Men need to listen and sympathize with their partners, instead of just fixing everything for them. This is the advice handed down to us through the media. I remember it as a big part of the plot in White Men Can’t Jump. Modern Family did a similar episode regarding Claire and Phil a few years ago. The moral of the story is that women are adults who can handle their own problems; they just want to vent once in a while.
The media advice is good, I’m sure, but I’m stricken by my exception. When I tell my husband about something I need from the store, he buys it for me. Let’s be clear; not something I want, something I would like, or something that would be convenient. Something I need. Having him step in and take care of it means a lot to me.
As a child, I was neglected, lied to, and burgled. I never valued myself. I grew so accustomed to ill-fitting old clothes that I believed I belonged in them. I would never dream of buying new things for myself. I had no concept of money belonging to myself for my needs.
I came to be quite a cheapskate. At the grocery store, I got the cheapest item on the shelf, carefully comparing per ounce prices from the little stickers. I bought the cheapest cuts of meat, marked down produce, and every dinged up can I could find.
My husband put an end to the cheap food right away. “We don’t live long enough not to eat well,” he says. He hates spending money, especially since we went back to school and have much less income, but “we’re not that poor,” he insists. I have to splurge on extra lean hamburger and chicken breast. A lot of that was for him. He had to show me that I was worth spending money on too.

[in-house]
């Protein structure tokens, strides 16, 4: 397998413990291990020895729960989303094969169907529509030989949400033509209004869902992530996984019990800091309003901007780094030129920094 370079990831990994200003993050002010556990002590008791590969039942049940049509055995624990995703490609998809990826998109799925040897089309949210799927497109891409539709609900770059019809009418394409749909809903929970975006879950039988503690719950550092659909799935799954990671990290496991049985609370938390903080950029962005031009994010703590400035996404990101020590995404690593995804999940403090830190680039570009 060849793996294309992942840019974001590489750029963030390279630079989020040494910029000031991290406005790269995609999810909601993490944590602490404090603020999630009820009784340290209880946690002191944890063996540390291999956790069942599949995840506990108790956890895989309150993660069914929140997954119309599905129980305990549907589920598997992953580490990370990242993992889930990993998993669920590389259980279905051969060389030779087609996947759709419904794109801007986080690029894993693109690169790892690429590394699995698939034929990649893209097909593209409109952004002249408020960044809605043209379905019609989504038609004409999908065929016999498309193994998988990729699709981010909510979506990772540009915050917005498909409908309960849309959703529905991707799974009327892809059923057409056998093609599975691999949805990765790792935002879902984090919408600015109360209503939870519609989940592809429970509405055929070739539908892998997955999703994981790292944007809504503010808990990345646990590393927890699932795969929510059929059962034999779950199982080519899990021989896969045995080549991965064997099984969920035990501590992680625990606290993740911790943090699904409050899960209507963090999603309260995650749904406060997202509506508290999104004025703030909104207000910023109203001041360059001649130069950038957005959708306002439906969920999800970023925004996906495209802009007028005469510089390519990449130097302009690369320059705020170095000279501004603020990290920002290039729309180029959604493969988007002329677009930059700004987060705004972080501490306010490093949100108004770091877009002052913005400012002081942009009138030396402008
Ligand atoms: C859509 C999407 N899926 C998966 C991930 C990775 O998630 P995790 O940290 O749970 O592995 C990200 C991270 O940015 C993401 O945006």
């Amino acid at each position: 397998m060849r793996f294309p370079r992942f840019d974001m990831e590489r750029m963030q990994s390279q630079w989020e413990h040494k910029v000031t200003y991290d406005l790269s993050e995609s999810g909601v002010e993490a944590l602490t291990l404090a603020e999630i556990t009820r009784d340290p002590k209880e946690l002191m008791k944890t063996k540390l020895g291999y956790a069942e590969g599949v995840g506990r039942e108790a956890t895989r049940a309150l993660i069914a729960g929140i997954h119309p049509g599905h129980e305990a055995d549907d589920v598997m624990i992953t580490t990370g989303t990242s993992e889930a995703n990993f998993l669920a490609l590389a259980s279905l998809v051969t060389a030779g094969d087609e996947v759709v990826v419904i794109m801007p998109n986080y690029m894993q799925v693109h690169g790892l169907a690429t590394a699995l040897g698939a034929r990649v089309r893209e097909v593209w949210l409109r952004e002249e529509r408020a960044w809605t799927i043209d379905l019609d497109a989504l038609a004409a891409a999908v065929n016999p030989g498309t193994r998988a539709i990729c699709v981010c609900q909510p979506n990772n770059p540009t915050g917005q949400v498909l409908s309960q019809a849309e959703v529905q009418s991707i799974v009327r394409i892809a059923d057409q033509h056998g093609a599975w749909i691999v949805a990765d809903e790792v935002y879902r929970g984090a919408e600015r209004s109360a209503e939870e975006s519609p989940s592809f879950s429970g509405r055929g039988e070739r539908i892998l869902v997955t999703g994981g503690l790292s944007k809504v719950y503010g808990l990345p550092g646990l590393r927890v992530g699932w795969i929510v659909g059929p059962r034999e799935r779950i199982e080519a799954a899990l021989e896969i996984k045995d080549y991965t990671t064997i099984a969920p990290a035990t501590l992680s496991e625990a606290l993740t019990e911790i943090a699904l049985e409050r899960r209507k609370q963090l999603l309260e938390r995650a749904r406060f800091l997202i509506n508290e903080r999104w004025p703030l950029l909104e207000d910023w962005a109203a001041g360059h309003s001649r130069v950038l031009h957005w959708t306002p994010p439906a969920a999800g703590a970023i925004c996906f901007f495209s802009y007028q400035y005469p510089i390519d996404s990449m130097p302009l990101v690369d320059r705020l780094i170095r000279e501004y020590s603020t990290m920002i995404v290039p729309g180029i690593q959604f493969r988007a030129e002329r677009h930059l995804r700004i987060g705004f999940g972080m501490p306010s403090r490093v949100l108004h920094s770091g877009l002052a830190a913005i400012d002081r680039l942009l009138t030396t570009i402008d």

It gets dark so early now. I ride my bicycle home from classes by myself. I told him it made me nervous. He didn’t commiserate or sympathize. He acted. He bought me a helmet, a head light and a tail light, an expensive one that flashes. He hadn’t thought twice about it. “Feeling safe is priceless,” he said to me. Can you hear my heart fluttering?
When we first moved in together he had been sleeping on the same mattress for at least fifteen years. It was terribly lumpy and there was a hole where a spring poked through. He didn’t mind sleeping on it apparently, but when I complained, he took me to shop for a new one the next day.
Money is certainly no way to buy love and affection, and I hope I don’t sound like some princess who requires monetary devotion. But my self-image made it impossible for me to spend money on myself and seeing my man do it because he believes I deserve it is amazing. It’s refreshing. It’s beautiful.
It’s really what I needed.